Grill 'Em If You Got 'Em

Kicking your camp meals up a notch. 

The warm months are best spent with your family and friends exploring the mountains, rivers, and lakes across southwest Montana. No matter where you are, you’ll be eating, and while burgers and dogs are hard to beat, multi-day adventures call for something special. With the advancements in tabletop grills, your culinary creations will be so good, friends and family will find themselves asking, “Why go home?” 

For elevated campsite cooking, there are several options. The main goal is to make it simple, get great results, and wow your guests. I’m a big fan of cooking for everyone and there’s nothing better then seeing the smiles on people’s faces when I bust out a rack of ribs or smoked pork butt that cooked all day while we played. The possibilities are endless and the grill that you choose should be one that caters to your cooking style.

You can get a pizza oven that sits on top of the grill—it’s easy to use and you get great results. Imagine wood-fired pizzas at the campsite after a long day bagging peaks in the Madison Range? If you’re looking for big wood-fired BBQ flavor in a portable package, Traeger has two great options, the Ranger and the Scout. The Ranger even comes with a flattop griddle for searing steaks or diner-style breakfasts. Both units need electricity, so plan accordingly.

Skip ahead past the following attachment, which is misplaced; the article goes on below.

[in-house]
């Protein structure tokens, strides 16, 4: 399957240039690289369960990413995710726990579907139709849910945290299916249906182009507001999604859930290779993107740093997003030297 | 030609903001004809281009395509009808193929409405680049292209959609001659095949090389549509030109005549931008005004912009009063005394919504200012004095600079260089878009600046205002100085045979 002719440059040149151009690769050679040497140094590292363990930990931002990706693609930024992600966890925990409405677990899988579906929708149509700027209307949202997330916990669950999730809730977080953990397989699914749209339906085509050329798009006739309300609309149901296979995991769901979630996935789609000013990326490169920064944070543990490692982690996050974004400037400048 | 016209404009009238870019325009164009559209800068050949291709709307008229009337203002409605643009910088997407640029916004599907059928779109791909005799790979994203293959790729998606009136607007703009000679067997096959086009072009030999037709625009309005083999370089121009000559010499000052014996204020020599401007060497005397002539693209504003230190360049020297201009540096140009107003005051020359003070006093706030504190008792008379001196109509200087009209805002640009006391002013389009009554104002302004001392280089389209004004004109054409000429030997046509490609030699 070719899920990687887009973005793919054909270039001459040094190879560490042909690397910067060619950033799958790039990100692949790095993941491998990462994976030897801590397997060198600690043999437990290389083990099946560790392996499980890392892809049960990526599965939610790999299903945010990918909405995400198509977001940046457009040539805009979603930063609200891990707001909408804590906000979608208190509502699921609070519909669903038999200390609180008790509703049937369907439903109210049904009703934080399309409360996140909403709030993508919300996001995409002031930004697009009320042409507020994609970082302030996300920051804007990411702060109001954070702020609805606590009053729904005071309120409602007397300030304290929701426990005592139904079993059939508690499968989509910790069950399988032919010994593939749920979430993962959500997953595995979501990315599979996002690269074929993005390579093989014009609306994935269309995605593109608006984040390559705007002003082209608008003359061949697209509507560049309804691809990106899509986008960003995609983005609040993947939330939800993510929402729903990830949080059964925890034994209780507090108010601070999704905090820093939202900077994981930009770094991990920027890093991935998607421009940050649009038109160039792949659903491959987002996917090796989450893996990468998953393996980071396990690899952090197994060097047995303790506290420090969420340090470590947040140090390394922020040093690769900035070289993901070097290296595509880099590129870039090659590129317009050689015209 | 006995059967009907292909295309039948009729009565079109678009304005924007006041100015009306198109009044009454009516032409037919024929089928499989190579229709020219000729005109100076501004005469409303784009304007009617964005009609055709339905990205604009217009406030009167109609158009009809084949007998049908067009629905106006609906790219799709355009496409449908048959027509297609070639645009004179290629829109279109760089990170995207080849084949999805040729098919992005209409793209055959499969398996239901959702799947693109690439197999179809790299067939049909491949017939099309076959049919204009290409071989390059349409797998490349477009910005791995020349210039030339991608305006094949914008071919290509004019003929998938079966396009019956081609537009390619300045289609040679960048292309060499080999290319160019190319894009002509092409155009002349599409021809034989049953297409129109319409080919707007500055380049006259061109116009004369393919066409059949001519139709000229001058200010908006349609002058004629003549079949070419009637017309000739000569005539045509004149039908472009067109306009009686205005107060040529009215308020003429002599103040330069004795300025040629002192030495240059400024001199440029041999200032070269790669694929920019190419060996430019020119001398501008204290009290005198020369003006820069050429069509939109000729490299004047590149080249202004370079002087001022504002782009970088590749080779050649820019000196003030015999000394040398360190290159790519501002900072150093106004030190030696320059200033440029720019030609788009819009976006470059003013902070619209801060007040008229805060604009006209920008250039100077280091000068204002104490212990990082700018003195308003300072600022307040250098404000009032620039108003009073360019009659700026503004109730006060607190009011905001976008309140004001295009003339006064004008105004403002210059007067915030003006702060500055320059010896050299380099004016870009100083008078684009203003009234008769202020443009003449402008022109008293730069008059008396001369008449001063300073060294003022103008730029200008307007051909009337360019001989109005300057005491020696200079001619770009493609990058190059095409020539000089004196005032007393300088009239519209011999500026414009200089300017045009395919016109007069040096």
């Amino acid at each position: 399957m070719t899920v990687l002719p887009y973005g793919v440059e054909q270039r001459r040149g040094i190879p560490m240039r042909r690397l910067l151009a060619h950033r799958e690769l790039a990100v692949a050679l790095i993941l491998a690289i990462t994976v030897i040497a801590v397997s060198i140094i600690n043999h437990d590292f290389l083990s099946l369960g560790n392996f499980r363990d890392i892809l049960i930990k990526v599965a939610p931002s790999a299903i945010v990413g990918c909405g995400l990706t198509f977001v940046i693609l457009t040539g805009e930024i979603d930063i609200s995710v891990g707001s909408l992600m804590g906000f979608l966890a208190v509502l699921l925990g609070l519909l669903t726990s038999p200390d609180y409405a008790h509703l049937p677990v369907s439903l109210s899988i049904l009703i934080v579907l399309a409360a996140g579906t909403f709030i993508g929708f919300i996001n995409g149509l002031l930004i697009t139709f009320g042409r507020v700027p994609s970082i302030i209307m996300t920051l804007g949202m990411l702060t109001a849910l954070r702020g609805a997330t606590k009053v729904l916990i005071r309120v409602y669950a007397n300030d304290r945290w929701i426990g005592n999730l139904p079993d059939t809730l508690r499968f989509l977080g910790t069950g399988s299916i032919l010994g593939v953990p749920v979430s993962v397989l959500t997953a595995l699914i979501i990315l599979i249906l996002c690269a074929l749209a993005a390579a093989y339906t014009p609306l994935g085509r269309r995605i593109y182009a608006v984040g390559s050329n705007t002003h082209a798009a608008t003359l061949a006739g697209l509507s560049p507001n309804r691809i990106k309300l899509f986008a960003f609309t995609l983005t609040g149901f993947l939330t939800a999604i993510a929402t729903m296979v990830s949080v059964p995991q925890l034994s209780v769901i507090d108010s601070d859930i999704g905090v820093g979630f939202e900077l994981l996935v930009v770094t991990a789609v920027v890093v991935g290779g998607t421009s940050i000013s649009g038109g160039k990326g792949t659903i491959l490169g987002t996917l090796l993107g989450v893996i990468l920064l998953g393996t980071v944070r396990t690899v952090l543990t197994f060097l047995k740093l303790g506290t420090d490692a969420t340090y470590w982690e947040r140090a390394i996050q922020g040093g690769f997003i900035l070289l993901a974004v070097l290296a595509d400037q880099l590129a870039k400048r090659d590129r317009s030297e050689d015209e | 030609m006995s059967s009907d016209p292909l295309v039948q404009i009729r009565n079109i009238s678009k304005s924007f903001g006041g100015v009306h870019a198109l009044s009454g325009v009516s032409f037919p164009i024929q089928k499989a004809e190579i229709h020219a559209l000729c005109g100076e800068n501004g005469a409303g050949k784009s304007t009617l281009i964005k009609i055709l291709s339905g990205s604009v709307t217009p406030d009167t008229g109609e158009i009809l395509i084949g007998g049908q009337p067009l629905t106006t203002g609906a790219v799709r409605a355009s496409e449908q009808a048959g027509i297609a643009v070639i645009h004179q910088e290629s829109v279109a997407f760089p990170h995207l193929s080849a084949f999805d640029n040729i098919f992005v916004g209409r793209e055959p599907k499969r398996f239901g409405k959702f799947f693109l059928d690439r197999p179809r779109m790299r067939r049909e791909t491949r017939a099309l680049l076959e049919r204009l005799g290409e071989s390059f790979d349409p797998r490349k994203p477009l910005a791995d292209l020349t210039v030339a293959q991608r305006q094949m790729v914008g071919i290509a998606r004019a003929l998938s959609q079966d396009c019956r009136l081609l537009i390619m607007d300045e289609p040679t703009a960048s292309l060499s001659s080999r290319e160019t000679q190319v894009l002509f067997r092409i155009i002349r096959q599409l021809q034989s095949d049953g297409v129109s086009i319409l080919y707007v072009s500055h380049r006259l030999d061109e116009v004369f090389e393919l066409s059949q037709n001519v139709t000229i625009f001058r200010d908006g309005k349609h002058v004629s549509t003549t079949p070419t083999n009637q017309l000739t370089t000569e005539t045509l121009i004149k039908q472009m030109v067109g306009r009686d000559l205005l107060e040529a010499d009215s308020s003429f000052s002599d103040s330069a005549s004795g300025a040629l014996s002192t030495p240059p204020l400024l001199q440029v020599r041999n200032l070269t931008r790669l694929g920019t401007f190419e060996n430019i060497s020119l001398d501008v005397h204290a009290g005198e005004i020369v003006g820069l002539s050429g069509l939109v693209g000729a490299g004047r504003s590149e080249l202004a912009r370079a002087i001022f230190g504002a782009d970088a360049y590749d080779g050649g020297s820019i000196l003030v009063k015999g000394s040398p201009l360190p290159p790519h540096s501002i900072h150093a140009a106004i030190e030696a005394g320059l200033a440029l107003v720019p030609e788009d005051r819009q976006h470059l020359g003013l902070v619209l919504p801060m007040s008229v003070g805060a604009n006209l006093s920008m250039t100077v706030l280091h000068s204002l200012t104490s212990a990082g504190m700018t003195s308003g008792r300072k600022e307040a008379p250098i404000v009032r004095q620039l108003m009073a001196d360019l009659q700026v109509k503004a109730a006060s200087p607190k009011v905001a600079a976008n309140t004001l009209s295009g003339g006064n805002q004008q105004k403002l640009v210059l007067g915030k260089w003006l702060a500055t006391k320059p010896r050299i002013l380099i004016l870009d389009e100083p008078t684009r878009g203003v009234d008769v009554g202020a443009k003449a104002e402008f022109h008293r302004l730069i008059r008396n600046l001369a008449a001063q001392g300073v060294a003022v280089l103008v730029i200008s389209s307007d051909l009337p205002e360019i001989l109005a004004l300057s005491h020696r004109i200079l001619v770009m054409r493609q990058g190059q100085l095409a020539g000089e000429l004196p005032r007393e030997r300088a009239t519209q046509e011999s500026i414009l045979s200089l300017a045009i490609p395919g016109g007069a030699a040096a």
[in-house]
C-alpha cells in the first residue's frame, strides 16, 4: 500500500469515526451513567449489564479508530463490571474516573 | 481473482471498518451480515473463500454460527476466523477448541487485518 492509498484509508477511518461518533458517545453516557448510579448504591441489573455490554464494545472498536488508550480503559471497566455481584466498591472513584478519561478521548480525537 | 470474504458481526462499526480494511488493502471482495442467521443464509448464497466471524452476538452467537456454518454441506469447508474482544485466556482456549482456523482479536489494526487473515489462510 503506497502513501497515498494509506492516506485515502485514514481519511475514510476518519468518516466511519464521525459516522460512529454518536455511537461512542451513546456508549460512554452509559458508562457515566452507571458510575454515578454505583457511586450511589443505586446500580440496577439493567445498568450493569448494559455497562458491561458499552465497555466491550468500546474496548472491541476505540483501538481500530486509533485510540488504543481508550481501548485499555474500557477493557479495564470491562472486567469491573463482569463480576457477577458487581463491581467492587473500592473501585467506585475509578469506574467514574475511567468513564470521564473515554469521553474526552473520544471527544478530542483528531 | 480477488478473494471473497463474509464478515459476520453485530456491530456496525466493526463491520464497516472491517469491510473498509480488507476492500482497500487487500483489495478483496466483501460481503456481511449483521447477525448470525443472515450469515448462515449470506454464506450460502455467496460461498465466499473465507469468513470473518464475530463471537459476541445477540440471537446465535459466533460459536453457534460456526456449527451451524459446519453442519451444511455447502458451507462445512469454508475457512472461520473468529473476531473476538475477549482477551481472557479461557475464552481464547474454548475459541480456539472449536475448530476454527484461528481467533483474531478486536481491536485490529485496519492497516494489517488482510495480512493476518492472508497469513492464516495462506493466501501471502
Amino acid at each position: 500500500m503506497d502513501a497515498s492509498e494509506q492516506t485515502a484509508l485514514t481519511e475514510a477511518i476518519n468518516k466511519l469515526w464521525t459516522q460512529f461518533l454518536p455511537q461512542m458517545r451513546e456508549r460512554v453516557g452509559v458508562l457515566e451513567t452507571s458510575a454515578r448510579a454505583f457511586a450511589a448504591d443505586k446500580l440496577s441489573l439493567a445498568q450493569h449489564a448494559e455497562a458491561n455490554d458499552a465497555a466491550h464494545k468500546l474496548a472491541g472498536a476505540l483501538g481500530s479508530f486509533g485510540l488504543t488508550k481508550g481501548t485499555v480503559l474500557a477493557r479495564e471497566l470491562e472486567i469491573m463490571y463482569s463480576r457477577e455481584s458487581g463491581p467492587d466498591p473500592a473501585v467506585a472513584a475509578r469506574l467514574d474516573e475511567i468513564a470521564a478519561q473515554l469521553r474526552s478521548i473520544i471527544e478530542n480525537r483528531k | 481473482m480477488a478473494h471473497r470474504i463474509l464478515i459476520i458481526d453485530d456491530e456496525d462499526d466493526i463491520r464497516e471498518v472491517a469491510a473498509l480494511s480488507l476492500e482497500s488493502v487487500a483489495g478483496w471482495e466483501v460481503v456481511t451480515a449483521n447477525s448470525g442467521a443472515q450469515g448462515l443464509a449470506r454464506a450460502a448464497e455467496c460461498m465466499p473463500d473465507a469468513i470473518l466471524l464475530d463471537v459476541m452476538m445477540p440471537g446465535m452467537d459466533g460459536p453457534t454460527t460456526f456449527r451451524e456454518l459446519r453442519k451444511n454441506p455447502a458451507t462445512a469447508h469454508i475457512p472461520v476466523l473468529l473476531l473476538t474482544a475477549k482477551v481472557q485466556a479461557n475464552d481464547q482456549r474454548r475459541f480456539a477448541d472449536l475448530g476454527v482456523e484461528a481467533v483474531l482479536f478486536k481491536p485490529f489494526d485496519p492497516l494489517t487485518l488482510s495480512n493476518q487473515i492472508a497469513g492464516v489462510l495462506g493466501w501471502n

My favorite camping dish is fresh-caught Walleye fish tacos cooked on a flat griddle with a side of brisket tacos, ribs, corn on the cob, potato salad, and hot links. Let’s just say people eat well when camping with me. The next day, I make creative burgers with the leftovers. I can tell you that a brisket–hot link burger is hard to beat.

Whatever your style, keep exploring new ideas, trying new flavors, and sharing them with others. It was only a few years ago that I tried Reese’s peanut-butter cup s’mores. I think I remember saying, “Where have these been all my life?”

If cooking intimidates you, follow the basic rules, like time and temperature, but own the final product by adding or subtracting a flavor that you think will make the dish better. Then, with a little bit of trial and error, you’ll be the hit of camp.

Troy is Heusel is the assistant store manager at Kenyon Noble in Bozeman.